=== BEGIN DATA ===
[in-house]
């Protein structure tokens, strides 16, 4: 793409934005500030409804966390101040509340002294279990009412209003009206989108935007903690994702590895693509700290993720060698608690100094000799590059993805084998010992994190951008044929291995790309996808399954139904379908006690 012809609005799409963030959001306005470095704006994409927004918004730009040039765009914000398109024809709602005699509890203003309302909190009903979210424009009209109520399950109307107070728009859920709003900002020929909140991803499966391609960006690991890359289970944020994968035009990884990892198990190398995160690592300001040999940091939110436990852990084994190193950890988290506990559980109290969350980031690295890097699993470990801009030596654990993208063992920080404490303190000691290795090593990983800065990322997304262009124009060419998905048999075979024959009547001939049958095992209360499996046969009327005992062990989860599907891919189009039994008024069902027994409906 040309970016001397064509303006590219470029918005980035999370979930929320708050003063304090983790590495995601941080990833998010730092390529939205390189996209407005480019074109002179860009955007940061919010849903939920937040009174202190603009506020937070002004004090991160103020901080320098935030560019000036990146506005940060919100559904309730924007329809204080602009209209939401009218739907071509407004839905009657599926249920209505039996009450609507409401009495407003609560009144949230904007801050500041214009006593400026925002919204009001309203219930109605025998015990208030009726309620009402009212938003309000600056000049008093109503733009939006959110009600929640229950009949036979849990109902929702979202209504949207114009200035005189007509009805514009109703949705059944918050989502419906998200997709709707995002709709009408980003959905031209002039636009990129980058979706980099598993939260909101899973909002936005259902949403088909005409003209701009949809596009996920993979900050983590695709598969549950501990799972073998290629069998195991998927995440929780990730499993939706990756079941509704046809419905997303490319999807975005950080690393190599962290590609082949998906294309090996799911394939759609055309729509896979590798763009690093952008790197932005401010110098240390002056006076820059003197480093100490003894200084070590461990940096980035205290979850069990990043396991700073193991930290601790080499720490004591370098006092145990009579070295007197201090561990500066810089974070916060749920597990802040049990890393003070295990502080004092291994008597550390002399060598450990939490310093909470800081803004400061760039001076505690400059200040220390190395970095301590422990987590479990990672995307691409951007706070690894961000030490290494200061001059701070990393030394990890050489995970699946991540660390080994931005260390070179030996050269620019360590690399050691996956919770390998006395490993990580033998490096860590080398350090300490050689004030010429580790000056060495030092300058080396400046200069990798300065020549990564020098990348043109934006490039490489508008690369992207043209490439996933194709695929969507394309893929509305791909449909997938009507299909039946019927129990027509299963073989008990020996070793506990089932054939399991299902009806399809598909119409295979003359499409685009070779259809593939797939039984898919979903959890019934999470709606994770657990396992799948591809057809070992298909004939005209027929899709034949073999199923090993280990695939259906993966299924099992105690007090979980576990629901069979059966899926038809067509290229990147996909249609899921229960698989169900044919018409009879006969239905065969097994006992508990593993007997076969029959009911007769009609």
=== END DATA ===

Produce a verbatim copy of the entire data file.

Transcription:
[in-house]
């Protein structure tokens, strides 16, 4: 793409934005500030409804966390101040509340002294279990009412209003009206989108935007903690994702590895693509700290993720060698608690100094000799590059993805084998010992994190951008044929291995790309996808399954139904379908006690 012809609005799409963030959001306005470095704006994409927004918004730009040039765009914000398109024809709602005699509890203003309302909190009903979210424009009209109520399950109307107070728009859920709003900002020929909140991803499966391609960006690991890359289970944020994968035009990884990892198990190398995160690592300001040999940091939110436990852990084994190193950890988290506990559980109290969350980031690295890097699993470990801009030596654990993208063992920080404490303190000691290795090593990983800065990322997304262009124009060419998905048999075979024959009547001939049958095992209360499996046969009327005992062990989860599907891919189009039994008024069902027994409906 040309970016001397064509303006590219470029918005980035999370979930929320708050003063304090983790590495995601941080990833998010730092390529939205390189996209407005480019074109002179860009955007940061919010849903939920937040009174202190603009506020937070002004004090991160103020901080320098935030560019000036990146506005940060919100559904309730924007329809204080602009209209939401009218739907071509407004839905009657599926249920209505039996009450609507409401009495407003609560009144949230904007801050500041214009006593400026925002919204009001309203219930109605025998015990208030009726309620009402009212938003309000600056000049008093109503733009939006959110009600929640229950009949036979849990109902929702979202209504949207114009200035005189007509009805514009109703949705059944918050989502419906998200997709709707995002709709009408980003959905031209002039636009990129980058979706980099598993939260909101899973909002936005259902949403088909005409003209701009949809596009996920993979900050983590695709598969549950501990799972073998290629069998195991998927995440929780990730499993939706990756079941509704046809419905997303490319999807975005950080690393190599962290590609082949998906294309090996799911394939759609055309729509896979590798763009690093952008790197932005401010110098240390002056006076820059003197480093100490003894200084070590461990940096980035205290979850069990990043396991700073193991930290601790080499720490004591370098006092145990009579070295007197201090561990500066810089974070916060749920597990802040049990890393003070295990502080004092291994008597550390002399060598450990939490310093909470800081803004400061760039001076505690400059200040220390190395970095301590422990987590479990990672995307691409951007706070690894961000030490290494200061001059701070990393030394990890050489995970699946991540660390080994931005260390070179030996050269620019360590690399050691996956919770390998006395490993990580033998490096860590080398350090300490050689004030010429580790000056060495030092300058080396400046200069990798300065020549990564020098990348043109934006490039490489508008690369992207043209490439996933194709695929969507394309893929509305791909449909997938009507299909039946019927129990027509299963073989008990020996070793506990089932054939399991299902009806399809598909119409295979003359499409685009070779259809593939797939039984898919979903959890019934999470709606994770657990396992799948591809057809070992298909004939005209027929899709034949073999199923090993280990695939259906993966299924099992105690007090979980576990629901069979059966899926038809067509290229990147996909249609899921229960698989169900044919018409009879006969239905065969097994006992508990593993007997076969029959009911007769009609």